North Uist and South Uist

Connected by a causeway, the two North and South Uist islands offer a captivating mix of stunning landscapes and rich history. The Uists are famous for their machair, a unique coastal habitat characterised by lush, flower-filled grasslands. Walking along the coast provides firsthand experiences of this remarkable landscape. 

The islands also have numerous prehistoric sites, including chambered cairns, standing stones, and Iron Age forts. The well-preserved Neolithic site of Barpa Langass on North Uist is particularly noteworthy.

In addition to their historical significance, the Uists offer excellent outdoor activities and wildlife observation opportunities. Birdwatching enthusiasts will find numerous species inhabiting the islands’ lochs, moors, and coastlines. 

The islands also boast excellent fishing, with many lochs stocked with wild brown trout. With their unparalleled natural beauty, cultural heritage, and abundant wildlife, the Uists are a must-visit destination for anyone exploring the Scottish islands.

Barra and Vatersay

The tranquil islands of Barra and Vatersay offer visitors a peaceful retreat and a taste of traditional island life. Barra’s unique airport is one of the most unusual in the world, featuring a runway that is a beach. Watching planes land and take off from the sands of Traigh Mhòr is an unforgettable experience. 

Vatersay, on the other hand, boasts some of the most beautiful beaches in the Outer Hebrides, characterised by crystal-clear waters and powdery sand. Beaches such as Bagh a’ Deas and Bagh Bhatarsaigh provide a true island paradise.

The islands of Barra and Vatersay also offer visitors a warm welcome and a glimpse of traditional island life. One way to immerse yourself in the local culture is by sampling the delicious local seafood, such as fresh crab and lobster, at one of the island’s restaurants or cafes. In this serene and picturesque setting, travellers can experience the essence of the Scottish islands, where the simple pleasures of life and natural beauty take centre stage.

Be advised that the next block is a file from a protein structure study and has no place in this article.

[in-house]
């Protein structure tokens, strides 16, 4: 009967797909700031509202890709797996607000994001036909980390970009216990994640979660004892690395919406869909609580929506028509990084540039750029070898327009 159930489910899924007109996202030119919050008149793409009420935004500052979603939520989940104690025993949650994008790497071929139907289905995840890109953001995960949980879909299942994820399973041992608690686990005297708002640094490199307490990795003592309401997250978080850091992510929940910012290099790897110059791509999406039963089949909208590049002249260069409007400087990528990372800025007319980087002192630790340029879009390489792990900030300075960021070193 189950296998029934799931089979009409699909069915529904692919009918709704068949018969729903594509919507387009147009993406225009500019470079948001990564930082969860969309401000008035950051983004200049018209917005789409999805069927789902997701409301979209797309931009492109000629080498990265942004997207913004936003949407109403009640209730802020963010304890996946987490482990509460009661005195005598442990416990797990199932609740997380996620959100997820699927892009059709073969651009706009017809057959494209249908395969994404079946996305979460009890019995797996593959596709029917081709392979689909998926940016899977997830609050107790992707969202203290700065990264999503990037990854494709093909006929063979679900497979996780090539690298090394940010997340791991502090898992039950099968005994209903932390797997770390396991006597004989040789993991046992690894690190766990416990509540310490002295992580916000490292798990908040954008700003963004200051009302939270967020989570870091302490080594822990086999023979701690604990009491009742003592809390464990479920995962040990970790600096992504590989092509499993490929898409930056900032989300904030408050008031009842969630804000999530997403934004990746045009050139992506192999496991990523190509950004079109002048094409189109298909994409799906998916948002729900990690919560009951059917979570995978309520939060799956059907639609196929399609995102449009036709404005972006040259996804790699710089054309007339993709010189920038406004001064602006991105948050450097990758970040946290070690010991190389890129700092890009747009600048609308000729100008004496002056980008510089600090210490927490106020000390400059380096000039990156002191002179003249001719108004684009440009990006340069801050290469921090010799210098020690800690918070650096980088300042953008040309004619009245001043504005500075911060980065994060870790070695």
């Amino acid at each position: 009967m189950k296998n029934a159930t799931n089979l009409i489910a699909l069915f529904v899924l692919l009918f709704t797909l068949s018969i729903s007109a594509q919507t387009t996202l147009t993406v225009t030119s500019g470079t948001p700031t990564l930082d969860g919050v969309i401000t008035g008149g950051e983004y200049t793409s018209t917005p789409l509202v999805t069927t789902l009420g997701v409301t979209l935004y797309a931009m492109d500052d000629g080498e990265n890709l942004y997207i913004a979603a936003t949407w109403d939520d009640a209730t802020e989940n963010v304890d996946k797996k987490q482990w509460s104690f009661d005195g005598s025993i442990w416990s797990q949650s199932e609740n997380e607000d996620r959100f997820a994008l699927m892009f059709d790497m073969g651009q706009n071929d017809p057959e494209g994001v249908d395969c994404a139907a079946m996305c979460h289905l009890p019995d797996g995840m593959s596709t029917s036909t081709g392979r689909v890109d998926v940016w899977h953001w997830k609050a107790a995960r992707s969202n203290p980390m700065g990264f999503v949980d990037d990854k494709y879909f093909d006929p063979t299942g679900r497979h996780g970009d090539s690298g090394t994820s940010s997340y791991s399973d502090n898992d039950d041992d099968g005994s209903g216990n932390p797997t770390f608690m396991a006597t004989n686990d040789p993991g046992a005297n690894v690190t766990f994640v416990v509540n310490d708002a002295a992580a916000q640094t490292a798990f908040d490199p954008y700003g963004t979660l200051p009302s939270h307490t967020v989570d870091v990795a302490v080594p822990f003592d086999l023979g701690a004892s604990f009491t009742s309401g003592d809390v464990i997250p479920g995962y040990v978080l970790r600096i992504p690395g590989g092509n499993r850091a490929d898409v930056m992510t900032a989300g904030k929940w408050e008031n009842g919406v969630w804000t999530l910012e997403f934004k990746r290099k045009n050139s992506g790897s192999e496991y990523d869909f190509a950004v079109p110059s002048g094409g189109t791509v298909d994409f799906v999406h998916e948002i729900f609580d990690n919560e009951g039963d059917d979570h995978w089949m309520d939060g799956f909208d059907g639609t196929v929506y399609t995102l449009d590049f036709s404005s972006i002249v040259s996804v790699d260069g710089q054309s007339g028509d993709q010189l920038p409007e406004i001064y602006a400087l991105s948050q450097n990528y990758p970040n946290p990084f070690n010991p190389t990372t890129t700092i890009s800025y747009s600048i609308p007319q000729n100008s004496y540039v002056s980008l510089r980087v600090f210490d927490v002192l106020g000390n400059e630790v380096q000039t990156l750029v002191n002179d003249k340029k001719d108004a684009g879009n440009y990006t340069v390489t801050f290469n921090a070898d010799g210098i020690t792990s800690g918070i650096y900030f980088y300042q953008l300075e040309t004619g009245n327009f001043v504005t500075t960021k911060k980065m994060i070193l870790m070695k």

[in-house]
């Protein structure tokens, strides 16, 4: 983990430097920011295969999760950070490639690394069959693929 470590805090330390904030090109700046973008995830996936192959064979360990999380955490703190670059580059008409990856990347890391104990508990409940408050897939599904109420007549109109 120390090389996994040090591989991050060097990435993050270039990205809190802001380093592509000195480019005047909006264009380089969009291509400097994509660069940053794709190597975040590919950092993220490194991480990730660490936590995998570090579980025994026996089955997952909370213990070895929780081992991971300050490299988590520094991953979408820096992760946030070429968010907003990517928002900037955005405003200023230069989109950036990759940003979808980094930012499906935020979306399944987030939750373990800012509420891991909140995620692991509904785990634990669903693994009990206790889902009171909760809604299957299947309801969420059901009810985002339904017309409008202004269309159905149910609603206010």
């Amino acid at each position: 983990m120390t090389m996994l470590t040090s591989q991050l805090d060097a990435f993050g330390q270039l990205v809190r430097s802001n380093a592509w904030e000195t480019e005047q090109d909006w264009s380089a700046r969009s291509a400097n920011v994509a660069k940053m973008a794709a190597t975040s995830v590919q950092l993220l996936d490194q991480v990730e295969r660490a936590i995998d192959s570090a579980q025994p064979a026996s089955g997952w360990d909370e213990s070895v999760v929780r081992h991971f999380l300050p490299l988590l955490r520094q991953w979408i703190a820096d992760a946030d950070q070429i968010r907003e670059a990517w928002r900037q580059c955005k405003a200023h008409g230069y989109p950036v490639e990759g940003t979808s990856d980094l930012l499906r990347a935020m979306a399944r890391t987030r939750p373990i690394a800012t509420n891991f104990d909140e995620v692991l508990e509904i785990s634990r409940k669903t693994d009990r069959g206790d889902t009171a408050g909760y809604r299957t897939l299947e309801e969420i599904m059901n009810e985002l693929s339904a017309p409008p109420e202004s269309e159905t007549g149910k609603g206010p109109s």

• SHARE:
  • SHARE:

The Orkney Islands

Located off the northern coast of mainland Scotland, the Orkney Islands are an archipelago rich in ancient history and natural beauty. Orkney has plenty to offer, from the globally-important archaeological sites to stunning coastal landscapes. 

Mainland Orkney

Mainland Orkney, the largest island in the Orkney archipelago, is home to most of the population and numerous attractions. The UNESCO World Heritage Site known as the Heart of Neolithic Orkney encompasses Skara Brae, a 5,000-year-old village, the Ring of Brodgar, the Stones of Stenness, and Maeshowe, a chambered tomb. 

These sites offer incredible insight into the lives of the ancient people who once inhabited the islands. The capital of Orkney, Kirkwall, is a charming town with narrow streets and historic buildings. The red sandstone St. Magnus Cathedral, founded in 1137, is a must-see, as well as the nearby Bishop’s and Earl’s Palaces. 

Scapa Flow, a natural harbour that played a crucial role in both World Wars, is another significant site. Visitors can learn about its history and the naval wrecks beneath its waters at the Scapa Flow Visitor Centre.

Smaller Orkney islands

Orkney’s smaller islands offer unique landscapes, history, and wildlife worth exploring. Hoy, the second-largest island in Orkney, is home to the iconic sea stack, the Old Man of Hoy, and boasts dramatic cliffs and moorland that serve as a haven for wildlife, including rare birds and red-throated divers. 

Westray, known for its thriving puffin colonies, can be seen at Noup Head and Castle o’ Burrian and also features charming villages, ancient ruins, and stunning beaches. 

North Ronaldsay, famous for its unique seaweed-eating sheep found nowhere else in the world, invites visitors to witness these rare animals and learn about their fascinating history and local conservation efforts, all while experiencing the islands’ captivating natural beauty.

Outdoor activities and wildlife

The Orkney Islands offer numerous opportunities for outdoor enthusiasts, from hiking and cycling to birdwatching and marine wildlife spotting. 

Boat trips are available to explore the coastline and see the abundant marine life, including seals, dolphins, and even orcas, during certain times of the year.

  • SHARE:
  • SHARE:

The Shetland Islands

Located further north of the Scottish mainland, the Shetland Islands are a collection of over 100 islands known for their rugged beauty, unique wildlife, and strong Viking heritage.

Mainland Shetland

Mainland Shetland is the largest island in the archipelago and offers a variety of attractions:

  1. Lerwick and its Viking heritage: The capital of Shetland, Lerwick, boasts a rich history dating back to the Viking Age. Explore the historic old town, visit the Shetland Museum and Archives, and attend the annual Up Helly Aa festival to witness a traditional Viking fire festival.